The Mahabharata of Krishna-Dwaipayana Vyasa, Volume 2 eBook

This eBook from the Gutenberg Project consists of approximately 2,393 pages of information about The Mahabharata of Krishna-Dwaipayana Vyasa, Volume 2.
and thousands, to run with the speed of the wind.  And horse-riders, deprived of their horses, and armed with swords were in that battle seen to run, or made to run (by others assailing them).  Elephant, meeting with a flying elephant in that dreadful battle, proceeded, quickly crushing foot-soldiers and steeds.  And, similarly, O king those prodigious creatures crushed many cars in that battle, and cars also, coming upon fallen steeds crushed them (in their course).  And steeds too, in the press of battle, crushed many foot-soldiers, O king (with their hoofs).  And thus, O monarch, they crushed one another in diverse ways.[469] And in that fierce and awful battle there flowed a terrible river of bloody current.  And heaps of bows obstructed its straight course, and the hair (of slain warriors) formed its moss.  And (broken) cars formed its lakes, and arrows its eddies.  And steeds formed its fishes.  And heads (severed from trunks) formed its blocks of stone.  And it abounded with elephants that formed its crocodiles.  And coats of mail and head-gears formed its froth.  And bows (in the hands of the warriors) constituted the speed of its current, and swords its tortoises.  And banners and standards in profusion formed the trees on its banks.  And mortals constituted its banks which that river continually ate away.  And it abounded with cannibals that formed its swans.  And that stream (instead of swelling the ocean with its discharge) swelled the population of Yama’s kingdom.  And brave Kshatriyas,—­mighty car-warriors,—­casting off all fear, O king, sought to cross that river with the aid of cars, elephants, and steeds that played the part of rafts and boats.  And as the river Vaitarani beareth all departed spirits towards the domains of the King of the Dead, so that river of bloody current bore away all timid men deprived of their senses in a swoon.  And the Kshatriyas, beholding that awful carnage, all exclaimed, saying, ’Alas, through Duryodhana’s fault the Kshatriyas are being exterminated.  Why, Oh, Dhritarashtra of sinful soul, deluded by avarice, harboured envy for the sons of Pandu, who are graced with numerous virtues.’  Diverse exclamations of this kind were heard there, made by one another, fraught with the praises of the Pandavas and censure of thy sons.  Hearing then these words uttered by all the combatants, thy son Duryodhana, that offender against all, addressed Bhishma and Drona and Kripa and Salya, O Bharata, saying, ’Fight ye without boastfulness.  Why tarry ye at all?’ Then the battle was resumed between the Kurus and the Pandavas, that fierce battle, O king, caused by the match at dice and marked by an awful slaughter.  Thou beholdest now, O son of Vichitravirya, the dreadful fruit of that rejection by thee (of the counsels of thy friends) though warned against it by many illustrious persons.  Neither the sons of Pandu, O king, nor their troops, nor they that follow them, nor the Kauravas, show the least regard for their lives in battle.  For this reason, O tiger among men, a dreadful destruction of kinsmen is taking place, caused either by Destiny or by thy evil policy, O king.”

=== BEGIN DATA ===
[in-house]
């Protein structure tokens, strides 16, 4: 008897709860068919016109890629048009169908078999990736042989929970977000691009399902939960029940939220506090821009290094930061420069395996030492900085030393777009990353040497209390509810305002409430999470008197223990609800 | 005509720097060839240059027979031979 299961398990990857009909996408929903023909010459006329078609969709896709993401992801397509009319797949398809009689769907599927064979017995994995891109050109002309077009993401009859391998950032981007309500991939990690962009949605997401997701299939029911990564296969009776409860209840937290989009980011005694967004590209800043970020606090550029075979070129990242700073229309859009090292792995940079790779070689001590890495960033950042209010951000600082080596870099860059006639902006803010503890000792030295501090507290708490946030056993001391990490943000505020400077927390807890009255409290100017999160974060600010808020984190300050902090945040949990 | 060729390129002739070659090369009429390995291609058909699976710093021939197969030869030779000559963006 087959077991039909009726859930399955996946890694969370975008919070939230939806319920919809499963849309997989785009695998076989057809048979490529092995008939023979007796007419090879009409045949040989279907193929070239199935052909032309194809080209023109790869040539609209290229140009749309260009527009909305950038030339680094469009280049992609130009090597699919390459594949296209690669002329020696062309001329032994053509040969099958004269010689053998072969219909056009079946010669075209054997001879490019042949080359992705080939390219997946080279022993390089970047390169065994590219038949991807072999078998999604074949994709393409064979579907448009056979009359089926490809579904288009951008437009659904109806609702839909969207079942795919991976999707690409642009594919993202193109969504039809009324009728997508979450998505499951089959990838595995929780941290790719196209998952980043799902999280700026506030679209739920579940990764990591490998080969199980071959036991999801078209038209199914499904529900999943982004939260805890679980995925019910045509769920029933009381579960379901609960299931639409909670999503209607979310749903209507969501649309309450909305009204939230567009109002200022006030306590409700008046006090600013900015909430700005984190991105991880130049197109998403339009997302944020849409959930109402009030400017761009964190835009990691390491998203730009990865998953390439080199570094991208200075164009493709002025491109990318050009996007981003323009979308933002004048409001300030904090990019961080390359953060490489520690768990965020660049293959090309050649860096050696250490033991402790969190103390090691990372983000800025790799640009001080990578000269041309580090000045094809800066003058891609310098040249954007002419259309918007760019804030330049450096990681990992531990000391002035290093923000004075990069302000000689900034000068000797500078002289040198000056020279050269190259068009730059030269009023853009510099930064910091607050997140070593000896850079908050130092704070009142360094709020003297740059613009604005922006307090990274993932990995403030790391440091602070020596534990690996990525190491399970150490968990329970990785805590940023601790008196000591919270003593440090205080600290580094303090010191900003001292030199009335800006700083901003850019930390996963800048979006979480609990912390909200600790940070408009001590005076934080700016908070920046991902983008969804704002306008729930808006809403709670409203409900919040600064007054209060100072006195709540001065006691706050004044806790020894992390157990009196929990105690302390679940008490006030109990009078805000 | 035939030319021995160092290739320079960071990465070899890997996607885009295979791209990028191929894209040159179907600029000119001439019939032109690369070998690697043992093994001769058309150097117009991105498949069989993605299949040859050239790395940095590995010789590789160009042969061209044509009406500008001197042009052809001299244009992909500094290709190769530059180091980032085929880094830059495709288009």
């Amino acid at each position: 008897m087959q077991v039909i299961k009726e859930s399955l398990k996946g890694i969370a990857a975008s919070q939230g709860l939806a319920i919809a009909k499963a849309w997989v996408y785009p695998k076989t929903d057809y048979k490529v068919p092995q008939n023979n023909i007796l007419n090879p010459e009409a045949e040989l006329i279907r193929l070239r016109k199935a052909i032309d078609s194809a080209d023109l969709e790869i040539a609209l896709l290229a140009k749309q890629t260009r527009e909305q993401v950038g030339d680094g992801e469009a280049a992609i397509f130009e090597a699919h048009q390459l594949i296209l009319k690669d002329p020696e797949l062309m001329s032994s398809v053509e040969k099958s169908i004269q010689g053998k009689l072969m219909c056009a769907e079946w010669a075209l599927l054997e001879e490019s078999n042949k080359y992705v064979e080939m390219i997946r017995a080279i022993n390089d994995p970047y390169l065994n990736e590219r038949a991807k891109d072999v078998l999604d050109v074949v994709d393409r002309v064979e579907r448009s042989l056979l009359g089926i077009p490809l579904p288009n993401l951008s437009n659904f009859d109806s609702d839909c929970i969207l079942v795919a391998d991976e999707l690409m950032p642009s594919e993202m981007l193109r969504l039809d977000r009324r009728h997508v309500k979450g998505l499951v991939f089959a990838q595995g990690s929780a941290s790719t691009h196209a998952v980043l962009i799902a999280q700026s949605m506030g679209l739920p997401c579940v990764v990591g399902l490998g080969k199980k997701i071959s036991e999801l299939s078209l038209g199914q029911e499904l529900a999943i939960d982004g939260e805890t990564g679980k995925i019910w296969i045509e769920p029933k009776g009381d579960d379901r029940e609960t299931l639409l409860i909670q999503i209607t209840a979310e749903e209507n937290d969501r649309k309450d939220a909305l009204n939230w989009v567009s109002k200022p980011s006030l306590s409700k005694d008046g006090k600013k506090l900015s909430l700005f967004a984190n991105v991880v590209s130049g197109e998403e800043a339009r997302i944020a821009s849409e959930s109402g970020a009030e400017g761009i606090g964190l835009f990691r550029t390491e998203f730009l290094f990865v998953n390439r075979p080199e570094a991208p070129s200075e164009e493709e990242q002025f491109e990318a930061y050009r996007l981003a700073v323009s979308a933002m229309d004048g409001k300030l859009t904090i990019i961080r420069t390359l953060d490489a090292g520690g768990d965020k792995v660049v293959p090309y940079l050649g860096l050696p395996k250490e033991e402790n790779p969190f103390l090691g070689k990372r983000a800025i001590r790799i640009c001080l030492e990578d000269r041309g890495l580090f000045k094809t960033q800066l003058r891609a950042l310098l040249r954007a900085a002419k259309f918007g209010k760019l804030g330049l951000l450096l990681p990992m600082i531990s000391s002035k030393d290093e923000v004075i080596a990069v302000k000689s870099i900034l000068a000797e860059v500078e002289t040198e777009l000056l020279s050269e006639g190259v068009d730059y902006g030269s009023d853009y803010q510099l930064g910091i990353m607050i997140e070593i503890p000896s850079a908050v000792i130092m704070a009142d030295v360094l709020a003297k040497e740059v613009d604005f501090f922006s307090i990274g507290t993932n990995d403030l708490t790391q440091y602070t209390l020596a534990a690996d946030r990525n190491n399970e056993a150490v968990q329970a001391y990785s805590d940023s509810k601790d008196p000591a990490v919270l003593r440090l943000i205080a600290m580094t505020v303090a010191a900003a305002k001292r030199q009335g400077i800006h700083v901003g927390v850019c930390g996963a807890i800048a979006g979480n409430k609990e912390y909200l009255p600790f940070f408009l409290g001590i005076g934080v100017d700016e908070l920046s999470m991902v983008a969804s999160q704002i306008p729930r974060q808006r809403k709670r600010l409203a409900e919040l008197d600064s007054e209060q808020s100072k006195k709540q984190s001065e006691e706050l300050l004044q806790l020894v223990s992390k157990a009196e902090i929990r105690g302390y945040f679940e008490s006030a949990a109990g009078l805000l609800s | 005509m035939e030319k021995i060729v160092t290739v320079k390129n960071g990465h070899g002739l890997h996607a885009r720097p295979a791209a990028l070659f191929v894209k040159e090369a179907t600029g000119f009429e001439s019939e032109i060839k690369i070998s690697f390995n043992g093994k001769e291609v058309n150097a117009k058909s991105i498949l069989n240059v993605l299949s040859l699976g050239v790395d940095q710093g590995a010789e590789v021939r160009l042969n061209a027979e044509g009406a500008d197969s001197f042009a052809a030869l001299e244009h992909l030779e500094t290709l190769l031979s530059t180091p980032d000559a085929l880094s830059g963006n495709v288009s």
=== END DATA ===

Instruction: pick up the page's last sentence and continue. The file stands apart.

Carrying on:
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The Mahabharata of Krishna-Dwaipayana Vyasa, Volume 2 from Project Gutenberg. Public domain.